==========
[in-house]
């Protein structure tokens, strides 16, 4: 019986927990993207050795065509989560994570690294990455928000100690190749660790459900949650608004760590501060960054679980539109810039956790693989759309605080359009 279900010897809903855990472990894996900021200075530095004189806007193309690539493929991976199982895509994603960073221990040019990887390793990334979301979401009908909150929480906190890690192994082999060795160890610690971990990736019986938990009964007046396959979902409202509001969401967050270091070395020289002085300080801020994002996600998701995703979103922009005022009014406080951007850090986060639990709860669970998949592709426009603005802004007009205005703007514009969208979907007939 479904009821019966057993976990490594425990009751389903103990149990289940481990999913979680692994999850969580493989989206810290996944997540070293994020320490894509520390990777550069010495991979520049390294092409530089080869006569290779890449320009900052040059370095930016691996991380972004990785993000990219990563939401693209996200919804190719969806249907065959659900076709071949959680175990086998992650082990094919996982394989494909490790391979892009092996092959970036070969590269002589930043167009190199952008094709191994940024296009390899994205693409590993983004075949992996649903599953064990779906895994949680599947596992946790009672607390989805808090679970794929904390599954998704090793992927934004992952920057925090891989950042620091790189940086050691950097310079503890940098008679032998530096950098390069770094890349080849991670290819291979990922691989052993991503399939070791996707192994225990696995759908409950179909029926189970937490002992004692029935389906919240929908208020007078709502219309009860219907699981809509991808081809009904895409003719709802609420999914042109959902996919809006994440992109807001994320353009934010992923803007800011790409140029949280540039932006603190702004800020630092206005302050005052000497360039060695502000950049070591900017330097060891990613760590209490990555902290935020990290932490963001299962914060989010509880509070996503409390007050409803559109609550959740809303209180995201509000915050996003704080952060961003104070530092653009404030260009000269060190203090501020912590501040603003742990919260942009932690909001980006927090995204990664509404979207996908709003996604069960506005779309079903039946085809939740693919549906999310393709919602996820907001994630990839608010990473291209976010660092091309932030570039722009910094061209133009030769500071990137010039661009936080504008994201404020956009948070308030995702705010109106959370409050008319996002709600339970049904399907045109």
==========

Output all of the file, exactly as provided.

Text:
[in-house]
């Protein structure tokens, strides 16, 4: 019986927990993207050795065509989560994570690294990455928000100690190749660790459900949650608004760590501060960054679980539109810039956790693989759309605080359009 279900010897809903855990472990894996900021200075530095004189806007193309690539493929991976199982895509994603960073221990040019990887390793990334979301979401009908909150929480906190890690192994082999060795160890610690971990990736019986938990009964007046396959979902409202509001969401967050270091070395020289002085300080801020994002996600998701995703979103922009005022009014406080951007850090986060639990709860669970998949592709426009603005802004007009205005703007514009969208979907007939 479904009821019966057993976990490594425990009751389903103990149990289940481990999913979680692994999850969580493989989206810290996944997540070293994020320490894509520390990777550069010495991979520049390294092409530089080869006569290779890449320009900052040059370095930016691996991380972004990785993000990219990563939401693209996200919804190719969806249907065959659900076709071949959680175990086998992650082990094919996982394989494909490790391979892009092996092959970036070969590269002589930043167009190199952008094709191994940024296009390899994205693409590993983004075949992996649903599953064990779906895994949680599947596992946790009672607390989805808090679970794929904390599954998704090793992927934004992952920057925090891989950042620091790189940086050691950097310079503890940098008679032998530096950098390069770094890349080849991670290819291979990922691989052993991503399939070791996707192994225990696995759908409950179909029926189970937490002992004692029935389906919240929908208020007078709502219309009860219907699981809509991808081809009904895409003719709802609420999914042109959902996919809006994440992109807001994320353009934010992923803007800011790409140029949280540039932006603190702004800020630092206005302050005052000497360039060695502000950049070591900017330097060891990613760590209490990555902290935020990290932490963001299962914060989010509880509070996503409390007050409803559109609550959740809303209180995201509000915050996003704080952060961003104070530092653009404030260009000269060190203090501020912590501040603003742990919260942009932690909001980006927090995204990664509404979207996908709003996604069960506005779309079903039946085809939740693919549906999310393709919602996820907001994630990839608010990473291209976010660092091309932030570039722009910094061209133009030769500071990137010039661009936080504008994201404020956009948070308030995702705010109106959370409050008319996002709600339970049904399907045109």